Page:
“So-far-so-good,” Peter says confidently. “Ask me if it’s still going well in two months’ time.” Nearly a year into the practical project, the first formal report explains they’re easy to feed and grow at an acceptable rate. So far they’ve displayed a resistance to disease and pests. Breeding has been problem-free. They boast the distinctive large hindquarters and chunky, tapered tail – sought after in their market where they’re worth three or four times the value of typical Welsh lamb.
Supported by the European Innovation Partnership (EIP) and the Welsh Government’s agriculture support resource, Farming Connect, Peter Williams’ project-partner Bedwyr Jones is a hill farmer from the Snowdonia foothills who also farms on Anglesey. They are also joined by former government vet, Tricia Sutton, she shows Suffolks, she’s Treasurer of the Sheep Veterinary Society and hails from a Shropshire farm background. Tricia is monitoring the health and welfare of the project.
From a wider and long-term government perspective, one aspect of the initiative is to further improve the UK stock’s genetic pool. A reducing number of around 60 breed-types now exist in Western Europe and problems will arise if diversity isn’t built-in. There are 1,000 breeds worldwide. “There’s 50 fat-tailed breed-types alone,” says Peter. “We’ve chosen one which is already proven to be prolific and versatile.”
Peter Williams farms 80 acres in Anglesey. Normal stock-levels on his land have been some 300 ewes and some store cattle. Soil type here is sandy calcareous silt and loams. Dramatic Snowdon looms distantly across the Menai Strait, but inland Anglesey gently undulates with exposed limestone outcrops here and there. It’s livestock country: grass grows well on an oceanic climate delivering some 153mm of rain and an average humidity of 84 per cent.
“It’s a niche market…” Peter explains, “Not for the UK supermarket shelves (yet?) – But we’re looking at specialists such as Harrods and Fortnum’s who know their discerning customers. It’s a big dish at Muslim festivals. We’re gaining interest from the Middle Eastern embassies looking to serve Damara lamb at major events.” Peter adds, “The meat is lean and juicy and it has a distinctive flavour. The tail-fat renders-down in cooking plays a part in flavour and basting. We’re still in the process of understanding preparation and recipe.”
It’s not just for the connoisseurs. Despite the name, fat tailed sheep meat is low in saturated fats and offers the health benefits of a higher Omega 3 to Omega 6 fatty-acid ratio. Peter and his colleagues in the trial are looking to involve local meat-specialist chefs to perfect the cuisine-end of the project. “That we’re looking into this shows how it’s going well. We’re not ready yet to make any announcements about celebrity chefs, but we’d like to work with a Welsh meat specialist to appeal both to the niche market and also to raise awareness in the general audience.”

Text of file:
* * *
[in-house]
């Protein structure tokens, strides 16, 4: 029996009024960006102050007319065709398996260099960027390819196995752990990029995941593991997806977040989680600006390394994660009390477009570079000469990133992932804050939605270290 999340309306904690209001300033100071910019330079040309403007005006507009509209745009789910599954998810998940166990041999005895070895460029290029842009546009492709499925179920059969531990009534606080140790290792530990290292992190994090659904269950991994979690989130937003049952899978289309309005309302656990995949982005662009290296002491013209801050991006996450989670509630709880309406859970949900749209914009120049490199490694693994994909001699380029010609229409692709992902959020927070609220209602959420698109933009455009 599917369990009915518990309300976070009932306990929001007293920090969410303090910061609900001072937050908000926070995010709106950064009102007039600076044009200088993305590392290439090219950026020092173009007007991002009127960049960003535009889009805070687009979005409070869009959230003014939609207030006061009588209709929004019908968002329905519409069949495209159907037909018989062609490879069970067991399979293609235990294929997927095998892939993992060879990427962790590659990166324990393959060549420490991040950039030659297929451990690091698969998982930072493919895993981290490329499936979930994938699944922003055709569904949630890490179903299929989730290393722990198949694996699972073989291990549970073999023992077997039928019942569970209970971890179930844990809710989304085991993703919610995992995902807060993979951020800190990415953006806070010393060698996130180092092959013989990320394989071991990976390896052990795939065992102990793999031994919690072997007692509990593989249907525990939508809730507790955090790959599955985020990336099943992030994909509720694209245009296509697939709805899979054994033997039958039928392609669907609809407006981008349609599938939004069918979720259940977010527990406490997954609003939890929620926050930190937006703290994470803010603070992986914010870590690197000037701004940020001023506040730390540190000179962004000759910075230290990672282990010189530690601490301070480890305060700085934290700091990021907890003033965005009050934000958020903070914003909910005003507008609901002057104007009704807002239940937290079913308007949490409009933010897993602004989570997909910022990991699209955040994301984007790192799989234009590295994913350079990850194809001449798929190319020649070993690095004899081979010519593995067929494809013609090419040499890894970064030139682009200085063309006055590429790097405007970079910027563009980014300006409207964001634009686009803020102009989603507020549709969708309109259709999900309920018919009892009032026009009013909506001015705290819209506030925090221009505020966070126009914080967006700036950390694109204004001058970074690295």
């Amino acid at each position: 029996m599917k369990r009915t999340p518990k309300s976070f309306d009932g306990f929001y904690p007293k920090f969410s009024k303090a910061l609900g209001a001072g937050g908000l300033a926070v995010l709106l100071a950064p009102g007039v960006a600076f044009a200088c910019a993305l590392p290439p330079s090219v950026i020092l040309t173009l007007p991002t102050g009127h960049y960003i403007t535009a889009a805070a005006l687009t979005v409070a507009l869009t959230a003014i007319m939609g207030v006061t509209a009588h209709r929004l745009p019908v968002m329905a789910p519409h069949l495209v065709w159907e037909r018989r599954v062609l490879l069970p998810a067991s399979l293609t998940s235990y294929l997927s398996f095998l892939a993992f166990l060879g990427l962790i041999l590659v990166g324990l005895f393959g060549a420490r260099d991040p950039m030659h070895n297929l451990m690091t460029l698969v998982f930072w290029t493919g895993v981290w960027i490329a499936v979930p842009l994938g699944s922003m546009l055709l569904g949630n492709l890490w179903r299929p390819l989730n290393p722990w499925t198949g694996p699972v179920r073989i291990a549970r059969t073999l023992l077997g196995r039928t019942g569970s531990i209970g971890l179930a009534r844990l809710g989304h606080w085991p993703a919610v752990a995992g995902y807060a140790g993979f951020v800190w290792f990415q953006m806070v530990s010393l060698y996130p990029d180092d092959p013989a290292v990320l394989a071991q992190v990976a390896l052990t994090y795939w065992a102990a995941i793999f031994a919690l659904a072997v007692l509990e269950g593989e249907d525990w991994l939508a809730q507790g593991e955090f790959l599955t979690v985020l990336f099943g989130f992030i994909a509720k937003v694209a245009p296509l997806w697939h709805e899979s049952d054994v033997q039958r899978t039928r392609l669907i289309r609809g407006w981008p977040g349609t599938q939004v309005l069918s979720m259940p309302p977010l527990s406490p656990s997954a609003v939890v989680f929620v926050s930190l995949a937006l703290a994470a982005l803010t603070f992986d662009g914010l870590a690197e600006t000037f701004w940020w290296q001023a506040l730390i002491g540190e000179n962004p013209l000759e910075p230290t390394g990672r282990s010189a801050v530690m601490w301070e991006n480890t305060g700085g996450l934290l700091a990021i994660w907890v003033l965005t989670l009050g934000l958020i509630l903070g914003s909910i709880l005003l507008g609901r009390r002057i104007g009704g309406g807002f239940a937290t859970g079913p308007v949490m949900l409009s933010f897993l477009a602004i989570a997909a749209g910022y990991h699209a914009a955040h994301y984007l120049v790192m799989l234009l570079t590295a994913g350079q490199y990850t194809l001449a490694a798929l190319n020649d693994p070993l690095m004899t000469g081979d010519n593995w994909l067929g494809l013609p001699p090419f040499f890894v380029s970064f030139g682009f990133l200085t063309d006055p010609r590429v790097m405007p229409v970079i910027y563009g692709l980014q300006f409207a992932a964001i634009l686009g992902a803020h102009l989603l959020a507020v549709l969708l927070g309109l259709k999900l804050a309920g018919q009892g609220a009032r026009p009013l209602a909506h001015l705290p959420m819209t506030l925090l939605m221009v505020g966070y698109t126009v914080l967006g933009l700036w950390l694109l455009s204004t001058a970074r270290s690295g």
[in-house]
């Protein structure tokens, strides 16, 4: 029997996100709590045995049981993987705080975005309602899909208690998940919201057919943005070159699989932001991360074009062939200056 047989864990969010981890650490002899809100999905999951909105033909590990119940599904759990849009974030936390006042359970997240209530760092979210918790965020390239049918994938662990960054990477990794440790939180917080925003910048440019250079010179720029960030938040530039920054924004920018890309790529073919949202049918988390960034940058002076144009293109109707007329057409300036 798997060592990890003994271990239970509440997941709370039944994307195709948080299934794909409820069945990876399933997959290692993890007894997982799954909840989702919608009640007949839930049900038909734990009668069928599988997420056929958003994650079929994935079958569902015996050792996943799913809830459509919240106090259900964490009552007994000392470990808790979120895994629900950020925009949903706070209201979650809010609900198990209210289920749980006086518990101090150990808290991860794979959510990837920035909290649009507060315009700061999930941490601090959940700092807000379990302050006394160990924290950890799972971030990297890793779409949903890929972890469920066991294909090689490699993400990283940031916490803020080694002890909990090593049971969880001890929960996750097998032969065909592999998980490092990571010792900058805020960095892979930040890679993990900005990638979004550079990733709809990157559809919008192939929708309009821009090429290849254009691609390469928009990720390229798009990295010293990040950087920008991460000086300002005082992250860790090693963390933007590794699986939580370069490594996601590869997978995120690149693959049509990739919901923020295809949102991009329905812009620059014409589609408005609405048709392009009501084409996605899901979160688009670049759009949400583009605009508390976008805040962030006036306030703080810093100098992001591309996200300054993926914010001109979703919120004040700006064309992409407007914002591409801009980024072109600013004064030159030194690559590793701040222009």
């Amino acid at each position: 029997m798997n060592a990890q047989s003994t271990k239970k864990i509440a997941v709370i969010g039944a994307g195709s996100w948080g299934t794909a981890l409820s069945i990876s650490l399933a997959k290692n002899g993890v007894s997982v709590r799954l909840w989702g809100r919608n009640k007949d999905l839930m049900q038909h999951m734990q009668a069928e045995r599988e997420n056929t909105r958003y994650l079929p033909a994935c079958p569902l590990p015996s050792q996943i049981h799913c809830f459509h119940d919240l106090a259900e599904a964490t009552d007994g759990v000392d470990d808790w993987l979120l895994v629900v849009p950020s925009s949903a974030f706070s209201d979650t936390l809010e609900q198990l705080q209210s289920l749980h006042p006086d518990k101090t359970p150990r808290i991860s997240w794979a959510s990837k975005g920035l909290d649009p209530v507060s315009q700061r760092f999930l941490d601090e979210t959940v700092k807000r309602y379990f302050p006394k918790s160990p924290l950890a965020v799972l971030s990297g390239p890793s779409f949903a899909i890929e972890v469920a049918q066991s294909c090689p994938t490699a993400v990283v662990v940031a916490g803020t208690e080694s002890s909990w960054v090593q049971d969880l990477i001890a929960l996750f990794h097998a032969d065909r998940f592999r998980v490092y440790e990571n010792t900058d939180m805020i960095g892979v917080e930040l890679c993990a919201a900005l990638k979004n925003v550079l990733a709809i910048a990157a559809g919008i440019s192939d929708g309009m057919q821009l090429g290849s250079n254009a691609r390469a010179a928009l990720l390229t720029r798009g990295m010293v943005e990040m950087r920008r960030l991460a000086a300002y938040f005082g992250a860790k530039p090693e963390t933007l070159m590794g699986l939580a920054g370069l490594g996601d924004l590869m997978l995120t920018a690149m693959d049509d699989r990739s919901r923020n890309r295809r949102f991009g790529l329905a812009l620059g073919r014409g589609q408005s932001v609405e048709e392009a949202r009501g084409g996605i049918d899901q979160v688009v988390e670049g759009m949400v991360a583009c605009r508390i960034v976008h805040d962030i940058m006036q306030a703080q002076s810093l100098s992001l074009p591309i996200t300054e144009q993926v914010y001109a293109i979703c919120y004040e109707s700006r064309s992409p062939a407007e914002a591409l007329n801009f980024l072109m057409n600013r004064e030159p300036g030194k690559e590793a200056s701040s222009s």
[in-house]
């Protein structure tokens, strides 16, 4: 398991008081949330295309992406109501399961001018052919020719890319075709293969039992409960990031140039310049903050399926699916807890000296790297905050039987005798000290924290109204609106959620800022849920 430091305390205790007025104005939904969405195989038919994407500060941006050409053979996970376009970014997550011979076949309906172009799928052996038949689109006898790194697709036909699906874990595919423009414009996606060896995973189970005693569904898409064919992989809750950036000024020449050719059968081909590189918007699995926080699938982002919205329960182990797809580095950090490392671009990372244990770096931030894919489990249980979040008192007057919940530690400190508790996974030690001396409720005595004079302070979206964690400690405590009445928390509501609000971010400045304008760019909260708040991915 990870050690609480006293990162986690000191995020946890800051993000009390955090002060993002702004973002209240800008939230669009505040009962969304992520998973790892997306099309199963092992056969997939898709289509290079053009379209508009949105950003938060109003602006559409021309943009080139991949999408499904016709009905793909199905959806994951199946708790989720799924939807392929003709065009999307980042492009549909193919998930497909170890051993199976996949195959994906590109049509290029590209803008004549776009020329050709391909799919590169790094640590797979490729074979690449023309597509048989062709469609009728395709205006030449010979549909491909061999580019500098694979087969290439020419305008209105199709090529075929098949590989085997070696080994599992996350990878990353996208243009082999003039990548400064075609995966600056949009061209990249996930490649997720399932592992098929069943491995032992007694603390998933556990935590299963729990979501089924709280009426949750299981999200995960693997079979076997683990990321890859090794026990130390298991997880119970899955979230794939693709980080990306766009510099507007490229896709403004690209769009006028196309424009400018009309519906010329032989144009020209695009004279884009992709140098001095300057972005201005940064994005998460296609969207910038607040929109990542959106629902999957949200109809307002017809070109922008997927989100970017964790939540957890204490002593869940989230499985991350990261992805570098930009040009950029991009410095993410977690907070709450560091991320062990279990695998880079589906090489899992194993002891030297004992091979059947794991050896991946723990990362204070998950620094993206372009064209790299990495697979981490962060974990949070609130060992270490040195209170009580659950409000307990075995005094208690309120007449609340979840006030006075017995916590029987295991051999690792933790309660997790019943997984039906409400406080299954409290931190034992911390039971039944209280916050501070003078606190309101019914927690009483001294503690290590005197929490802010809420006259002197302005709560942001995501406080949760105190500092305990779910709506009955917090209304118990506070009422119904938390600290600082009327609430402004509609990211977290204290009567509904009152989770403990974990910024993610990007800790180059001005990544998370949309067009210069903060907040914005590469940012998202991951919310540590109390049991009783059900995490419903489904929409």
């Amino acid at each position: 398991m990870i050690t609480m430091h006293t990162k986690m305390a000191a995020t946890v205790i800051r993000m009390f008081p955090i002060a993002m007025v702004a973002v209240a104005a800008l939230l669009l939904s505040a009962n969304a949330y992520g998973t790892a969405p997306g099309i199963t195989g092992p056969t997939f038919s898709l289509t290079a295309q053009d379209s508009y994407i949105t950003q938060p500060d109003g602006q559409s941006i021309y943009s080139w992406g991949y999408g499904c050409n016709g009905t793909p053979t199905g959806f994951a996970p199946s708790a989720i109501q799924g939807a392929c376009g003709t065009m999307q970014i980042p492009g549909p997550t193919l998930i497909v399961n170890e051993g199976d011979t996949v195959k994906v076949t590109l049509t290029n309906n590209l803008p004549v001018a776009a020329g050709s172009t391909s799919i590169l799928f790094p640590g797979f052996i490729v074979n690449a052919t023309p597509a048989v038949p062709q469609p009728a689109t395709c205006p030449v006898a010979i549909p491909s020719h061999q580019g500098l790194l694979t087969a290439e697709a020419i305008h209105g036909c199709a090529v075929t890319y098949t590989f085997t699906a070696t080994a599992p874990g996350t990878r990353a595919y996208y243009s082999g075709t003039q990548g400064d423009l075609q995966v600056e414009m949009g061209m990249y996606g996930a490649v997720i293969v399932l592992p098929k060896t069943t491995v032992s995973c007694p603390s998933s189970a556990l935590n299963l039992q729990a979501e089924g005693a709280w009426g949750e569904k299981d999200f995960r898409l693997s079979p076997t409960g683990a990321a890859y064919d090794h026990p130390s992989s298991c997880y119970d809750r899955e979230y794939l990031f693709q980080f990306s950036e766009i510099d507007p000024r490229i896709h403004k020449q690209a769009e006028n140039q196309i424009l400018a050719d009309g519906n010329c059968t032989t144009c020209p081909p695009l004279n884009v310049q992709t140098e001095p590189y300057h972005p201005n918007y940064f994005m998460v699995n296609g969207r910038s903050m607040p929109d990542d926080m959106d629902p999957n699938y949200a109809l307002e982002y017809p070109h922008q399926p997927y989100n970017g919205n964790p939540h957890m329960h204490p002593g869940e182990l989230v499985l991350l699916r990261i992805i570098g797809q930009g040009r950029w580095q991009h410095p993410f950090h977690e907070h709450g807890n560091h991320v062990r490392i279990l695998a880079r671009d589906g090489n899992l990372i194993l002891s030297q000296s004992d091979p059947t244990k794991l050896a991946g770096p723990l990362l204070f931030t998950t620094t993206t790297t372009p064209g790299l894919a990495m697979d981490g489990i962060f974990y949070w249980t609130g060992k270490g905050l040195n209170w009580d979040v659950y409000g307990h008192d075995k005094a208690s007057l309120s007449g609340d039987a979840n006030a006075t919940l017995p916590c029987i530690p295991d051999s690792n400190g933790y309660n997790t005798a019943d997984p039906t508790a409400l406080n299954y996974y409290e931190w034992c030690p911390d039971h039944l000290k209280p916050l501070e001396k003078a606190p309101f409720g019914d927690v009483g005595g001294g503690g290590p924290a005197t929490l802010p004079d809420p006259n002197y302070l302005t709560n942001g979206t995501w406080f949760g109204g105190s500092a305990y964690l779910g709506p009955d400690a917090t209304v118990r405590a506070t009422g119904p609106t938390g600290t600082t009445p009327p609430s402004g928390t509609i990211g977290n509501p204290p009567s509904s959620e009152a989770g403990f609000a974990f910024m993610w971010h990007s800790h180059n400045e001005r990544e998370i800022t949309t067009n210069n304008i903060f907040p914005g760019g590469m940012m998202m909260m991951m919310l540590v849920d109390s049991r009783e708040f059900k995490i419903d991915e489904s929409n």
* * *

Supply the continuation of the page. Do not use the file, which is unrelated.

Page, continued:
Peter’s making good use of an international farming career. He’s spend several years in Saudi Arabia. “Sixty miles outside Riyadh, I was working with over 30,000 sheep: New Zealand Romneys crossed with the fat-tailed’ – all zero-grazed, of course.” Subsequently Peter worked with sheep in Australia and New Zealand before returning to North Wales in 1993.
The Damaras are as well travelled – on other continents, over a very long time. Their origins are thought to be the Nile delta. They were spread into the Middle East’s Fertile Crescent and as far south as the more fertile areas of Namibia bounded by the Namib and Kalahari deserts, west and east, respectively. Consequently with a millennium or so head-start on European species, there are some 50 breeds of fat tailed sheep. And they’re physically built for their climate: the distinctive tail stores vital nutrient for the dry-season, and there’s no fleece – they have hair which enables better temperature regulation. Heads are small – with a domed nose to resist sun-burning and long floppy ears provide ocular sun-shade. “Some say they look like goats, but they don’t really,” Peter says, “They look like what they are!”
The test, of course, has been acclimatisation in North Wales. “We know how resilient they are in extreme conditions. Our main concerned has been about the effects of temperate dampness: potential lameness, respiratory-issues and scour (livestock diarrhoea).”
“We were able to import embryos and semen from Australia as they have a similar health status to the UK. A small number of pure bred lambs were born in the first week of May from implanted embryos into surrogate mothers. Appropriately Lleyn and also Romney and Texel crosses lambed about 10 days later. “We impregnated 50 and had a 75 per cent success-rate.” Damaras can lamb more than once annually, “Not quite as many times as Dorsets,” says Peter, “We think we can get a second lambing in. ‘Next stage will be to work-out the best timing. Lambs grew heavy to start with,” Peter comments. This may be another dry-season genetic trait.
“Over half the new stock are male so they will need to be marketed while we continue to look at breeding both pures and crosses – and Bedwyr will play a vital role here,” Peter explains. “All of a sudden the project’s expanded into longer-term flock-management and also downstream marketing.”